- One of the challenges for contemporary organisations is that in the absence of a real vision for customer experience decisions get pushed to really functional places.
- To get started on this type of journey, Ian advocates getting members of your product design, marketing and sales teams together and ask each group the same question: Who are we making this for?
- Comparing he answers will give you a real sense of where you are.
- But, also don’t forget to ask the people that touch the customer the most often too….the customer service reps, your retail staff, your field service engineers as they will give you a clear sense of who are ‘making’ this for too.
- Once you’ve done that, assemble a team to pull it all together.
- Ian plugs Neil Perkin’s Only Dead Fish blog as something everyone should be reading.
- But, do check out Almighty’s report: Hearts, then Charts: a framework for meaningful approaches to customer experience too.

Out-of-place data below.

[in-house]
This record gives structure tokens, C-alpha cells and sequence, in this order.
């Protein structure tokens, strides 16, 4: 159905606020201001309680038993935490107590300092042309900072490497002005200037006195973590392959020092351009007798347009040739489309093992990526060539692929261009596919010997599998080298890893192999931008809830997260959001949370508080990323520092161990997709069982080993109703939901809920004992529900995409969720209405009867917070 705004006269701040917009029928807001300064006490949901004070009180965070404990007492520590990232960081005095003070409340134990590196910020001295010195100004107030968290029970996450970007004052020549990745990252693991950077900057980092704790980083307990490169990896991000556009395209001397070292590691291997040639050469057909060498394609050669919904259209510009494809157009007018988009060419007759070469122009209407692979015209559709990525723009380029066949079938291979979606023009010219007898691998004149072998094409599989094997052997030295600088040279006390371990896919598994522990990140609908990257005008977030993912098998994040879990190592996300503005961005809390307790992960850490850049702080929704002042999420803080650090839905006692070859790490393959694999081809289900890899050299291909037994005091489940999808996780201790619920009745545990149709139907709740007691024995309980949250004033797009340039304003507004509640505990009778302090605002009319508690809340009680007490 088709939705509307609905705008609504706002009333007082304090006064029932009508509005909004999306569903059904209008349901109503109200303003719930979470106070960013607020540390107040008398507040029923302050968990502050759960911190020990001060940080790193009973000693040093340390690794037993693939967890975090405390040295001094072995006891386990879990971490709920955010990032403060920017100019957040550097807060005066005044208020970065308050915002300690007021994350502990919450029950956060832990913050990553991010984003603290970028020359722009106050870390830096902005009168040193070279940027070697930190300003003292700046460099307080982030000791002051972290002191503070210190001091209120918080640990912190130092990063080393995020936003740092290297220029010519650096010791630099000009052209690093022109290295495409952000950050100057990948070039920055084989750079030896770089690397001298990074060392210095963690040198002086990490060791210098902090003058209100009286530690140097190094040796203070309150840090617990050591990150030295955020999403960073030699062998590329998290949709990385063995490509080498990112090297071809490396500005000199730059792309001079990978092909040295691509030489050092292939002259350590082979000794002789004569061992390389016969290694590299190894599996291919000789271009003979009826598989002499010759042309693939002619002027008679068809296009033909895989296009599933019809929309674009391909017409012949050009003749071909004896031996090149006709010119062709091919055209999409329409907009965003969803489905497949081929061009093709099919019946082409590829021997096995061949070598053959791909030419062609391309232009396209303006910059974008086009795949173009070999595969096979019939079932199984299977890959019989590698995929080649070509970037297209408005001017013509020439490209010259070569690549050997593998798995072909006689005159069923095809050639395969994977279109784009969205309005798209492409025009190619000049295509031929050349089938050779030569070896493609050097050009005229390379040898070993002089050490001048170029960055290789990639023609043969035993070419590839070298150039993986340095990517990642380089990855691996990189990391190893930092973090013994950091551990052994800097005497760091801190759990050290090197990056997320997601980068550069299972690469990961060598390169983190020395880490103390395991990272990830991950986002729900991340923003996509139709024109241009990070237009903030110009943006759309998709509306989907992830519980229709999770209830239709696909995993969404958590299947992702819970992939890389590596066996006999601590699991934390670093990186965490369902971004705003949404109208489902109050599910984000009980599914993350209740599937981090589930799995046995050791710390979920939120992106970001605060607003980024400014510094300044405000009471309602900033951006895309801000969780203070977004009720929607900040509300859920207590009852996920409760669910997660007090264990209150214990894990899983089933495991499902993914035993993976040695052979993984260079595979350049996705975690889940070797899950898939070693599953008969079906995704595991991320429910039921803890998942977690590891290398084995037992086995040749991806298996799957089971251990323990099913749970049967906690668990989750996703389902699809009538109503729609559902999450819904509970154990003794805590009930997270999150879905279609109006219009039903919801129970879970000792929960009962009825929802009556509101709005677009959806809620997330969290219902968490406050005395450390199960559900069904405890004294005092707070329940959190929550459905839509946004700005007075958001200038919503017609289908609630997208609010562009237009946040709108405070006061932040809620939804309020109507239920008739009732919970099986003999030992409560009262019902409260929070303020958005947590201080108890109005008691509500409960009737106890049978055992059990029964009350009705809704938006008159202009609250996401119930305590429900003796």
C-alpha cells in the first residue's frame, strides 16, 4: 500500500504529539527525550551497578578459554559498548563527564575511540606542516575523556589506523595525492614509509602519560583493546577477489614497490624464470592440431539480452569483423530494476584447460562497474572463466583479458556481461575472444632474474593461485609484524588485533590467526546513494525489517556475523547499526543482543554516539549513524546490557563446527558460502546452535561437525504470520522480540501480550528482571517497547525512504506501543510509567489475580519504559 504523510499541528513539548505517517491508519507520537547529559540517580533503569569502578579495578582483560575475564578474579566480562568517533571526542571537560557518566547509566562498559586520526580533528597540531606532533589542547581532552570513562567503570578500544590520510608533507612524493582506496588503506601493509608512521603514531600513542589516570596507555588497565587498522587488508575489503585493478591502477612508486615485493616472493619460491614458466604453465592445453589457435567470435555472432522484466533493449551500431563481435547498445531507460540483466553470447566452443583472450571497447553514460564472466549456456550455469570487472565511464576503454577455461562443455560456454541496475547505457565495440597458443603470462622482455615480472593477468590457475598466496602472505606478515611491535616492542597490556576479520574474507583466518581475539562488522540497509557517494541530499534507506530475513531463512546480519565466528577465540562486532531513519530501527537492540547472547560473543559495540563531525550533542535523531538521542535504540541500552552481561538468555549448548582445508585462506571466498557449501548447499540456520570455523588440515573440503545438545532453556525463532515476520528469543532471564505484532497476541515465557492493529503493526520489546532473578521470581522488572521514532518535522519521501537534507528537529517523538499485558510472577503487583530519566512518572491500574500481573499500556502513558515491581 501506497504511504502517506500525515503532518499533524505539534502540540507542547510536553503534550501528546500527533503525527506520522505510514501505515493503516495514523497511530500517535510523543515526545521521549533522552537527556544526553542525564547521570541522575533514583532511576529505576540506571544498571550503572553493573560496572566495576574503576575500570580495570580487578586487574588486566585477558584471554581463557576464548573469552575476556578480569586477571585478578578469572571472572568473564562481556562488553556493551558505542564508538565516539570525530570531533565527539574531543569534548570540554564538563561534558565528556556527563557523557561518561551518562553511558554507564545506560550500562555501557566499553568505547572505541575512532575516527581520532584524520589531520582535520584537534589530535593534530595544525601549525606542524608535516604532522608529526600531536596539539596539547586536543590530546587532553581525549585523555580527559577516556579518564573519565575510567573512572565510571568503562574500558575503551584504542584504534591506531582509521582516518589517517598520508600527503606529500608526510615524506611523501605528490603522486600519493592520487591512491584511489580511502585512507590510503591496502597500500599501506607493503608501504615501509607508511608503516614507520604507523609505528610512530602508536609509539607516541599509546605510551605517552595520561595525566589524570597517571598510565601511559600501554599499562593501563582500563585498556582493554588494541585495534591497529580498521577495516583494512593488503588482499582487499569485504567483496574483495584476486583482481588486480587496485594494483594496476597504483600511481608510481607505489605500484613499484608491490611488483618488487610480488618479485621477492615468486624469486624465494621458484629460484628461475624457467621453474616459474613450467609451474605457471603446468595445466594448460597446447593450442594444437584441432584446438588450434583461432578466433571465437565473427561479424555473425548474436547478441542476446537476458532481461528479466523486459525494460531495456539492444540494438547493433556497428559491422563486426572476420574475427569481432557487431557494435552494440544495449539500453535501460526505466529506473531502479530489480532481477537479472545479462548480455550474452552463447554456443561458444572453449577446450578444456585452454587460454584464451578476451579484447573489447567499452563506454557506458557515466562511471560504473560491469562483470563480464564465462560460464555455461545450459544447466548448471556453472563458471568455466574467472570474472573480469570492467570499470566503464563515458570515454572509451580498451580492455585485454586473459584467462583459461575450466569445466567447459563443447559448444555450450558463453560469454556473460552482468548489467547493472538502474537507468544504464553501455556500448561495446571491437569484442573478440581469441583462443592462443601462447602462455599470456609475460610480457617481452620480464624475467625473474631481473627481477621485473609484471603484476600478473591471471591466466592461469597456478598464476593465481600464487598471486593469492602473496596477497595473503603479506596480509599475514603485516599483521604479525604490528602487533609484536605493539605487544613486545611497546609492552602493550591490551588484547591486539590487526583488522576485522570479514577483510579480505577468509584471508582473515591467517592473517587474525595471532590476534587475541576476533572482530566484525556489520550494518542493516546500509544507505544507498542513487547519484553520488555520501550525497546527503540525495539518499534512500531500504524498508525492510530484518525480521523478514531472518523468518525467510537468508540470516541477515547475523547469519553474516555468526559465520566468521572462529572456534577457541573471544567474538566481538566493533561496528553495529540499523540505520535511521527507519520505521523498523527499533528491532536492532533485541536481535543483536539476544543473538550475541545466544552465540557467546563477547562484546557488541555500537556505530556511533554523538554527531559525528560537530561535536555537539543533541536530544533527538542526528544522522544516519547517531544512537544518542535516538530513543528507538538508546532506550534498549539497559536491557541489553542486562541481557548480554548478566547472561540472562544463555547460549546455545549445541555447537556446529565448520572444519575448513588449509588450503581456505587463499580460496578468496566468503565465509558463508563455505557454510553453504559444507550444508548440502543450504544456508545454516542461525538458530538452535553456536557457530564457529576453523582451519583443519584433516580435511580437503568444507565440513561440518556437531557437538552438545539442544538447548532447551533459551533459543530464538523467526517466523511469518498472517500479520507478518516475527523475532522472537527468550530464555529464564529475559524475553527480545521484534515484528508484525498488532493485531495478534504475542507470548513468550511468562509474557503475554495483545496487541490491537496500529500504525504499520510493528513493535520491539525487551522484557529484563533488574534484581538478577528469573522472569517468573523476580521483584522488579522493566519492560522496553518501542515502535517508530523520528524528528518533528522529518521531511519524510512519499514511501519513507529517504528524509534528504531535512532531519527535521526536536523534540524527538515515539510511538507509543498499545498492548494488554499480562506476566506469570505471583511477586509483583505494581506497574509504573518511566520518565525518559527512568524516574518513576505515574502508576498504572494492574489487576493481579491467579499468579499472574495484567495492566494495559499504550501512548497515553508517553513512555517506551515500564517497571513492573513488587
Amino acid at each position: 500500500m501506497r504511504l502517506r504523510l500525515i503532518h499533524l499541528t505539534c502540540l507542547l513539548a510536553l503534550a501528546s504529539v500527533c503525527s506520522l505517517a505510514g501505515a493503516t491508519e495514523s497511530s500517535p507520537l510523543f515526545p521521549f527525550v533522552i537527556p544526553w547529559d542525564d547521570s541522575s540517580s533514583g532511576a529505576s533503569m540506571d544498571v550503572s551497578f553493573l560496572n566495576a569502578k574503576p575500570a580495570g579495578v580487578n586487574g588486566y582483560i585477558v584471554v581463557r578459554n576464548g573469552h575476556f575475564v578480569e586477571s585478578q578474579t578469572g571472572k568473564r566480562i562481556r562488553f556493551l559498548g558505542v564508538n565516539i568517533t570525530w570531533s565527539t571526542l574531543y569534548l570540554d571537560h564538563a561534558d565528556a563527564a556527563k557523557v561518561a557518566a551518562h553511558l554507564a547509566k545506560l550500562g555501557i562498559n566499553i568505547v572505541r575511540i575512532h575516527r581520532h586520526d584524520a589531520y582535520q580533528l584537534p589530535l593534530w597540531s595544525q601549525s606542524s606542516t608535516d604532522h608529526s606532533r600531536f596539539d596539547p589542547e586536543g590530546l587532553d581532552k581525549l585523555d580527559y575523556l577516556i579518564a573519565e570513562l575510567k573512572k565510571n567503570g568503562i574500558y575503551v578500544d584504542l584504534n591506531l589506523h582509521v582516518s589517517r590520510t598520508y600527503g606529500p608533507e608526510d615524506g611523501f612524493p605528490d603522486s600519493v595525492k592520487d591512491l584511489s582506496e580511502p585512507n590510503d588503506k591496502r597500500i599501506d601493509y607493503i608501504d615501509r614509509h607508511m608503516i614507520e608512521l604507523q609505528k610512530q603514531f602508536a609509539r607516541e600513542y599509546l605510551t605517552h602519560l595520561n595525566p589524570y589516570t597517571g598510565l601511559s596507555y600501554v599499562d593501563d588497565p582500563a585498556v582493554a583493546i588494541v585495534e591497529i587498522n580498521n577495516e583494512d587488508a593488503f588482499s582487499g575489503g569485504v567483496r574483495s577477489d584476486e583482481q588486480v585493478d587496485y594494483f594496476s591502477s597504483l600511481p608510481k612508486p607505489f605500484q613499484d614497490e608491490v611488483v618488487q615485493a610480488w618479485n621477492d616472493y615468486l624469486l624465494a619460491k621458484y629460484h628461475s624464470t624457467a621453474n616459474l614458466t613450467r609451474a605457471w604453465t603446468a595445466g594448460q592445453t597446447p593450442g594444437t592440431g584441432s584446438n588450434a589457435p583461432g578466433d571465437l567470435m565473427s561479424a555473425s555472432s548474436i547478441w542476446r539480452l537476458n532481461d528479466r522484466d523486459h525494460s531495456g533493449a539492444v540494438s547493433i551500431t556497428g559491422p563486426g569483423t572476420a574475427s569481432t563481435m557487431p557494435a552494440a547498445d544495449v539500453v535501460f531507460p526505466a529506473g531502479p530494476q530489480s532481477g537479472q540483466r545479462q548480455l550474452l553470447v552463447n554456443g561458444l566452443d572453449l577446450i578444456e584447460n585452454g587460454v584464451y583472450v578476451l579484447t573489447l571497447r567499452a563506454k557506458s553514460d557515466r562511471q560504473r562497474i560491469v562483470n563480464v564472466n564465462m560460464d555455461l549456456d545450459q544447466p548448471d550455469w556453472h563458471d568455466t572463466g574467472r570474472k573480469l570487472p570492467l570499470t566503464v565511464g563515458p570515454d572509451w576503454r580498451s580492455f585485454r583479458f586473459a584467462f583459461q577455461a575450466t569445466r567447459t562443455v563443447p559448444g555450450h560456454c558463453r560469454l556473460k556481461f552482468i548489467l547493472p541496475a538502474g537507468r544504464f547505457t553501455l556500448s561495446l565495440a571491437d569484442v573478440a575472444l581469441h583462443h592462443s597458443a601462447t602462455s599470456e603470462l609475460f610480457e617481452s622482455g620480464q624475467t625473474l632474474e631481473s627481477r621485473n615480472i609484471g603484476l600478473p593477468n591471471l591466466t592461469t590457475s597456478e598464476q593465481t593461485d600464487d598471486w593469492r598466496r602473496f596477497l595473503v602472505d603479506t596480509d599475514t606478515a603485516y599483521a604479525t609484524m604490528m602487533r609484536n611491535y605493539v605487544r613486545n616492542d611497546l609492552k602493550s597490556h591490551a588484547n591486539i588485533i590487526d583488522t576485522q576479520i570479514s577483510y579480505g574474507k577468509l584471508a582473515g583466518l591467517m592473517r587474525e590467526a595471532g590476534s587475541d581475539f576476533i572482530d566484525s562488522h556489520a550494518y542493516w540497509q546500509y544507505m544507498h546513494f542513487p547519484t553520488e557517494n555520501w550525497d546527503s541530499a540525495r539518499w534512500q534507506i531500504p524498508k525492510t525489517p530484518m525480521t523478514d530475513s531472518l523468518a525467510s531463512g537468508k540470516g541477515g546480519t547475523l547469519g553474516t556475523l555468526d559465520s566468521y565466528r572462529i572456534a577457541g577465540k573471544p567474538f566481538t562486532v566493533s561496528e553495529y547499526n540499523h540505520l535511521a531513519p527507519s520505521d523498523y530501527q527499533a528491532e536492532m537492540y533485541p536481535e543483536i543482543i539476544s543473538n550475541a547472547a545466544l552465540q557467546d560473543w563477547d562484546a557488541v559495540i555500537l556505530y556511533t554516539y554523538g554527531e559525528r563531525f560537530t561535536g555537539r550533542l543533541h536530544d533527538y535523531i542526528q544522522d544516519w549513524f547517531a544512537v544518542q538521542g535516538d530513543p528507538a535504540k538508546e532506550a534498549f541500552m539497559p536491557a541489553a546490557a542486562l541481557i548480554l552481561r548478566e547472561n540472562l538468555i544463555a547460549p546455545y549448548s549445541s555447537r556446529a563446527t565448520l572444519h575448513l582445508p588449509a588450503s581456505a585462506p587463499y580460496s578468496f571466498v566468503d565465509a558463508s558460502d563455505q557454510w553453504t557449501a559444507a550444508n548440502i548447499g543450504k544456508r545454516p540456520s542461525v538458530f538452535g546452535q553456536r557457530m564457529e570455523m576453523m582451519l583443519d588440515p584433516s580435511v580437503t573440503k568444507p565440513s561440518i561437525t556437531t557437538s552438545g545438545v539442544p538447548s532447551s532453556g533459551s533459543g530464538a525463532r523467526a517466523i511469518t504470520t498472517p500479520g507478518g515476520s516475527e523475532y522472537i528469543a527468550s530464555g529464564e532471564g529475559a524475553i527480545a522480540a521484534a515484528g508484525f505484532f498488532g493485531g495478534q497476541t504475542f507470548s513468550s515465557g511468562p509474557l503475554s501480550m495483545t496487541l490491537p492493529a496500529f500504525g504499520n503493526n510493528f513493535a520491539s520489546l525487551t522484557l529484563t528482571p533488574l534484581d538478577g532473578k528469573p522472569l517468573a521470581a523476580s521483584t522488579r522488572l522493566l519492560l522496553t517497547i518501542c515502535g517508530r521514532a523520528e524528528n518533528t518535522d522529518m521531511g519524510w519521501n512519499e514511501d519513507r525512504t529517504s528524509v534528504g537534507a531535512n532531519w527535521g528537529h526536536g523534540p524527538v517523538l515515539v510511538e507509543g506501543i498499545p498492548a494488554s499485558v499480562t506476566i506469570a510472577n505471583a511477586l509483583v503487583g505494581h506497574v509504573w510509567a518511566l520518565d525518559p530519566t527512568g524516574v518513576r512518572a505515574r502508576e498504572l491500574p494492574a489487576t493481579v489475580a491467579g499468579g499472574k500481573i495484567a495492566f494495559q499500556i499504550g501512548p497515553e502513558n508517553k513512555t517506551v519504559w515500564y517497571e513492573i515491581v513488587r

About Ian (taken from his Almighty bio)
Ian is a founding partner at Almighty, where he leads a research and strategy practice charged with developing insights into the behaviours and needs of the people who use the products and services we build, and outlining strategies for creating more-relevant content.
Prior to founding Almighty, Ian had led new media design and development efforts at Mattel and Euro RSCG / Circle for clients like American Legacy/Truth, Verizon, Campbell Soup Company, Diageo and Symantec.
Ian has written for more than a dozen publications, including credits in SPIN, Chunklet, Alternative Press, Dusted and Interface Magazines. He is a frequent speaker and panelist, at events and programming sponsored by organizations ranging from The Ad Club to CMJ to MITX. Most recently, Ian has been engaged with Boston’s vibrant startup community, working as volunteer advisor with Mass Challenge through the MITX Up program.
Ian works across the full range of Almighty’s client roster, most-recently focusing his energy on the launch of New Balance’s Minimus footwear line, the rollout of a new social strategy for BJ’s Wholesale Club and the insights that informed the design of physical installations at the New Balance Boston Experience Store.